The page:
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Obama says democratic donors are "organized" and voters register before mornings

Former President Obama has not known much since he took office. It was only a coincidence that the man who inspired the Democrats made one of his rare public appearances on Thursday night in Beverly Hills, during a week that was usually daunting for members of his party.

After Secretary of State Anthony Kennedy announced his resignation on Wednesday, Democrats must face the fact that President Trump will receive a second appeal to the Supreme Court. In the meantime, the Supreme Court has ruled against unions this week and upheld Trump's ban on travelers from several countries, most of whom are Muslims. And the outcry over the separation of migrant families on the border was with no end in sight.

For a few hundred wealthy Democrats, Obama's visit to Southern California could not have been more topical. They gathered in the garden of two big democratic donors. There were really only two items on the agenda: absorbing the Obama inspiration and making an important contribution to the Democratic National Committee. The tickets started at $ 2,700 and went up to $ 1

00,000, which bought five Primo seats at dinner, a photo with the former president and a position on the DNC Finance Committee.

It was a casual, interview-like performance that lasted a little over 45 minutes. Obama wore a dark jacket and an open shirt. He shared the stage with DNC chair Tom Perez. Almost every moment of their discussion focused on the hopes of the Democrats for the coming halves.

Perez propagated the victories that the Democrats already had in state and special elections. But Obama said, "I would warn against extrapolating too much of a series of special elections." It would be a mistake to believe that the momentum from a handful of victories in November would guarantee success, he added.

"We need to get organized," said the former community organizer. "We have to systematically register voters."

An important concern of the evening was to motivate people to attend the polls. Perez was particularly worried about producing young voters who were crucial to Obama's electoral victory, but who usually vote less than older ones.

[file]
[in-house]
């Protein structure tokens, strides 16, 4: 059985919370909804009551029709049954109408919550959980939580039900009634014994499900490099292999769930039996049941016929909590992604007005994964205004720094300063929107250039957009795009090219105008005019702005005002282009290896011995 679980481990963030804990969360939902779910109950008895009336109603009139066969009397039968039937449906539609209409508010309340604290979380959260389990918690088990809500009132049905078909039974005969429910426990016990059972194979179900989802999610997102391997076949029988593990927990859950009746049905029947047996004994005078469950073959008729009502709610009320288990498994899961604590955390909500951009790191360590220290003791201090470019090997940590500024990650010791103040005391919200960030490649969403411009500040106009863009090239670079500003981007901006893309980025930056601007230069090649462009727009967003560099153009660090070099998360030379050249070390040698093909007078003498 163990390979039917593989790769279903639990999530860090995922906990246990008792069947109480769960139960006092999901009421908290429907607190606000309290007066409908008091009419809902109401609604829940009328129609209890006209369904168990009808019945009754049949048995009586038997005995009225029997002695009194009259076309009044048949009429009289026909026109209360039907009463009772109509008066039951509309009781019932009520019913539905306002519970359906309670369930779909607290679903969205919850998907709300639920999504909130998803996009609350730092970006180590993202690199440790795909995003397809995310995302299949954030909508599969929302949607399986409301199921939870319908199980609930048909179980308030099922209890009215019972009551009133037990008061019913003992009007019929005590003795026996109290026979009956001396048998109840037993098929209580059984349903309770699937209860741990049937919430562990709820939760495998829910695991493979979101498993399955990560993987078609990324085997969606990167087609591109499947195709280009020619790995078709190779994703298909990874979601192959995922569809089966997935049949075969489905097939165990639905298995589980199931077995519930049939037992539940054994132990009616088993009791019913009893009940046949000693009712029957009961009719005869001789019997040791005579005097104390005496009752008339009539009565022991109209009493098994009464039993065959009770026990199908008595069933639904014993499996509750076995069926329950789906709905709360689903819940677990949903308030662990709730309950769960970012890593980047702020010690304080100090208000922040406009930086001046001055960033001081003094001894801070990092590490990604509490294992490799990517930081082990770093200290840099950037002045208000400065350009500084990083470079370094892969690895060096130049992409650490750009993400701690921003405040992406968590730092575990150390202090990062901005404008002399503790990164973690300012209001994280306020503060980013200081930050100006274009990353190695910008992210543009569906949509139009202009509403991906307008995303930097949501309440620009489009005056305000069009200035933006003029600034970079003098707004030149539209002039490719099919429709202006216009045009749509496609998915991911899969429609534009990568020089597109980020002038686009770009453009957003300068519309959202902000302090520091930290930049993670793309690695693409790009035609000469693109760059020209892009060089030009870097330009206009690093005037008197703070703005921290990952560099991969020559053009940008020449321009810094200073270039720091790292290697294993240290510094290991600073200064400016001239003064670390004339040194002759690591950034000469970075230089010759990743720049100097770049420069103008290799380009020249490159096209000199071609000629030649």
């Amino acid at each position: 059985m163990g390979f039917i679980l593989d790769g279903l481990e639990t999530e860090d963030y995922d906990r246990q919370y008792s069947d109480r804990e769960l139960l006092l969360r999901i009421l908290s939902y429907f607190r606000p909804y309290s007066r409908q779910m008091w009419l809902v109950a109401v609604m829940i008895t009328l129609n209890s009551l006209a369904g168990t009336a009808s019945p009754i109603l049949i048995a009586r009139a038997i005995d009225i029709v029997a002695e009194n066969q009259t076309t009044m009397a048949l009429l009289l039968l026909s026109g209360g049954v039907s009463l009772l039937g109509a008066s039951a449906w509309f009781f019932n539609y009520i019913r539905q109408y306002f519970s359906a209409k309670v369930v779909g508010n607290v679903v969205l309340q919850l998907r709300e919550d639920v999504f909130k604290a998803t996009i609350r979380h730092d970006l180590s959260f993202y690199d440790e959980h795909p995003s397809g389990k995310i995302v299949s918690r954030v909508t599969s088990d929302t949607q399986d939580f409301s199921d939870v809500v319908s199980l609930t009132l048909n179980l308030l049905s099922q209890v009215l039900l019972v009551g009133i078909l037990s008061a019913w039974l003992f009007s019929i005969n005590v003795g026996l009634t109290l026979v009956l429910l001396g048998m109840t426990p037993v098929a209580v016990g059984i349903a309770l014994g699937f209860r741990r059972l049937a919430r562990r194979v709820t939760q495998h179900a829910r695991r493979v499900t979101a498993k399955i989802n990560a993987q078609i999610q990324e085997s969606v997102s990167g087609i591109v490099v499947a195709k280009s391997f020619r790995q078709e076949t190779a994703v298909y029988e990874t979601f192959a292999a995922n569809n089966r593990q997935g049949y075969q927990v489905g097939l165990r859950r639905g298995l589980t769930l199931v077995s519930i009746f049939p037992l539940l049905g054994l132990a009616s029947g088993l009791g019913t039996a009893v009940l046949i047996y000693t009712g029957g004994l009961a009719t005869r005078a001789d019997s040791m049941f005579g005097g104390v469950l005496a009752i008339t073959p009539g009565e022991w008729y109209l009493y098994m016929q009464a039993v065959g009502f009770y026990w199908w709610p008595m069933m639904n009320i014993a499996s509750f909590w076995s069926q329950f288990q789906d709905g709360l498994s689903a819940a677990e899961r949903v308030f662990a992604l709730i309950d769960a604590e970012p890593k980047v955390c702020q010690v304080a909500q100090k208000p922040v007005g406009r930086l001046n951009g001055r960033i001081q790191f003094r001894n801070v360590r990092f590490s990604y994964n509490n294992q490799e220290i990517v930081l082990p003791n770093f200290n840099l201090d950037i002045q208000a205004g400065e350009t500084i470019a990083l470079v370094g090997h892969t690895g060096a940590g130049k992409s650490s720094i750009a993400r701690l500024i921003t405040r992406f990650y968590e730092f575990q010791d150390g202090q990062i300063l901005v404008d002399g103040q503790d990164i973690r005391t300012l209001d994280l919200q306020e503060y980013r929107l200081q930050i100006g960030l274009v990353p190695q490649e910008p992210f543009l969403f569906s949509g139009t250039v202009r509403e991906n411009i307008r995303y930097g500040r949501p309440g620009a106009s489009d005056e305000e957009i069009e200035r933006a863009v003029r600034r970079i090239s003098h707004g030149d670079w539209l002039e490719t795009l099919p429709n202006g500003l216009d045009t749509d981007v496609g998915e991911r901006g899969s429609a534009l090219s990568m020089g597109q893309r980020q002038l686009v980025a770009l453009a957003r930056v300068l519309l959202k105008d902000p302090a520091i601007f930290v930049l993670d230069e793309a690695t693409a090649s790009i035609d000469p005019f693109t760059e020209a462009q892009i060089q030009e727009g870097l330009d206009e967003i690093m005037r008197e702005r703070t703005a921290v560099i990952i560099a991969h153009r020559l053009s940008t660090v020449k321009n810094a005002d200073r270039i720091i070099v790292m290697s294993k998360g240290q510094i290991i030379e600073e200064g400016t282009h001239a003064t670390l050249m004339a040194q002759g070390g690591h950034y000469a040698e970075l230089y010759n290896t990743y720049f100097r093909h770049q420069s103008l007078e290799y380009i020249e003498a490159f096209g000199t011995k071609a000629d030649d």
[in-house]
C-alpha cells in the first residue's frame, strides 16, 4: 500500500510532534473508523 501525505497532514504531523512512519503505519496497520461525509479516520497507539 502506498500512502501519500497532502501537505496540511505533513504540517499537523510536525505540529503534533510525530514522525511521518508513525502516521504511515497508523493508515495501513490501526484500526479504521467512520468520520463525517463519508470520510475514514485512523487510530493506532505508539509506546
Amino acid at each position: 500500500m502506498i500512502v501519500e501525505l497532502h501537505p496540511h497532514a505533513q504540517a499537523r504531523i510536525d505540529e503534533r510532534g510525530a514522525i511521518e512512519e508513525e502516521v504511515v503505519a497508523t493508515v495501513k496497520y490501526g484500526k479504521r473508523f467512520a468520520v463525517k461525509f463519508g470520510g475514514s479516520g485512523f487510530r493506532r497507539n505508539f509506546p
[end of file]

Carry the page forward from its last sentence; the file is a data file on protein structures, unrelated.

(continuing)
"The most important thing we can do," Obama said, "invites and gives them strength, give them a voice," he said. Older people tend to think that they know best. But Obama advised, "Include young people and avoid them."

And not only young people have to choose. "If people attend and vote," Obama said, "then democracy will work."

The only real dark moment came at the beginning of the conversation when Obama and Perez confirmed the filming the day before in the Capital Gazette newsroom in Annapolis, Maryland, which killed five people.

"What happened in Annapolis seems to happen every few weeks and months," Obama said. "Every time one of these tragedies strikes, we remember that this is avoidable, it is not inevitable." America is not the only country with troubled, violent people, he said, but "we are unique in the weapons that these people can use".

Regarding the wider political picture, Obama said: "This is a moment of great urgency, you are right to be worried, the progress we have made is not self-evident."

He told her not to sit back and wait for a candidate to sweep her off her feet. "Do not wait for the perfect message, do not wait to feel a tingling in your spine, because you expect politicians to be so inspiring, poetic, and moving."

The former president said it was more important to reach voters. "Concern for [if] we have organizers on the ground."

The candidates to whom these things are important, he said, are the ones who will win.

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